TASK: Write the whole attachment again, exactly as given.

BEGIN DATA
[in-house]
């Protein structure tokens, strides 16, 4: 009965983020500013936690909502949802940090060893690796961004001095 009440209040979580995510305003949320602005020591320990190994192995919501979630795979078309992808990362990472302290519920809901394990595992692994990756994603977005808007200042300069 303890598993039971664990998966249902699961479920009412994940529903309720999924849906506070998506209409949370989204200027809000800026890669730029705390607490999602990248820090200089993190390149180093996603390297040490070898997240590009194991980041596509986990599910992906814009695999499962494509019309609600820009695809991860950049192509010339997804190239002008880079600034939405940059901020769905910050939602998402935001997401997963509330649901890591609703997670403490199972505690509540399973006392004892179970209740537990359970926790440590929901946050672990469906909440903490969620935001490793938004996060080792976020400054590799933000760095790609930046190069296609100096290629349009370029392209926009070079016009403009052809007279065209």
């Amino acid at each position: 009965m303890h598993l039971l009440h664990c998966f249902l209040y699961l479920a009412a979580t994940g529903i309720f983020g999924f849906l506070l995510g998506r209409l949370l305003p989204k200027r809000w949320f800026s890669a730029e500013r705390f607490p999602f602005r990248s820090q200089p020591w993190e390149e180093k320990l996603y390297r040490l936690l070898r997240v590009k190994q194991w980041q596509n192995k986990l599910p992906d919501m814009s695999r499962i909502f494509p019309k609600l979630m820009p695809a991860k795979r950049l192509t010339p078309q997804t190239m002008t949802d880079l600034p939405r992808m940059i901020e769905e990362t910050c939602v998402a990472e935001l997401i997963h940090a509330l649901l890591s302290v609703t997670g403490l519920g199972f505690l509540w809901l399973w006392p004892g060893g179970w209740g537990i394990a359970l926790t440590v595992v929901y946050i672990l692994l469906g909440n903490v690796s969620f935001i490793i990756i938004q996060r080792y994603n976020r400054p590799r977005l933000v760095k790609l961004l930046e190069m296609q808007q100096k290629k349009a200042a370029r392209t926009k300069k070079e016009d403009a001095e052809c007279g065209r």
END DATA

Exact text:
[in-house]
């Protein structure tokens, strides 16, 4: 009965983020500013936690909502949802940090060893690796961004001095 009440209040979580995510305003949320602005020591320990190994192995919501979630795979078309992808990362990472302290519920809901394990595992692994990756994603977005808007200042300069 303890598993039971664990998966249902699961479920009412994940529903309720999924849906506070998506209409949370989204200027809000800026890669730029705390607490999602990248820090200089993190390149180093996603390297040490070898997240590009194991980041596509986990599910992906814009695999499962494509019309609600820009695809991860950049192509010339997804190239002008880079600034939405940059901020769905910050939602998402935001997401997963509330649901890591609703997670403490199972505690509540399973006392004892179970209740537990359970926790440590929901946050672990469906909440903490969620935001490793938004996060080792976020400054590799933000760095790609930046190069296609100096290629349009370029392209926009070079016009403009052809007279065209």
């Amino acid at each position: 009965m303890h598993l039971l009440h664990c998966f249902l209040y699961l479920a009412a979580t994940g529903i309720f983020g999924f849906l506070l995510g998506r209409l949370l305003p989204k200027r809000w949320f800026s890669a730029e500013r705390f607490p999602f602005r990248s820090q200089p020591w993190e390149e180093k320990l996603y390297r040490l936690l070898r997240v590009k190994q194991w980041q596509n192995k986990l599910p992906d919501m814009s695999r499962i909502f494509p019309k609600l979630m820009p695809a991860k795979r950049l192509t010339p078309q997804t190239m002008t949802d880079l600034p939405r992808m940059i901020e769905e990362t910050c939602v998402a990472e935001l997401i997963h940090a509330l649901l890591s302290v609703t997670g403490l519920g199972f505690l509540w809901l399973w006392p004892g060893g179970w209740g537990i394990a359970l926790t440590v595992v929901y946050i672990l692994l469906g909440n903490v690796s969620f935001i490793i990756i938004q996060r080792y994603n976020r400054p590799r977005l933000v760095k790609l961004l930046e190069m296609q808007q100096k290629k349009a200042a370029r392209t926009k300069k070079e016009d403009a001095e052809c007279g065209r």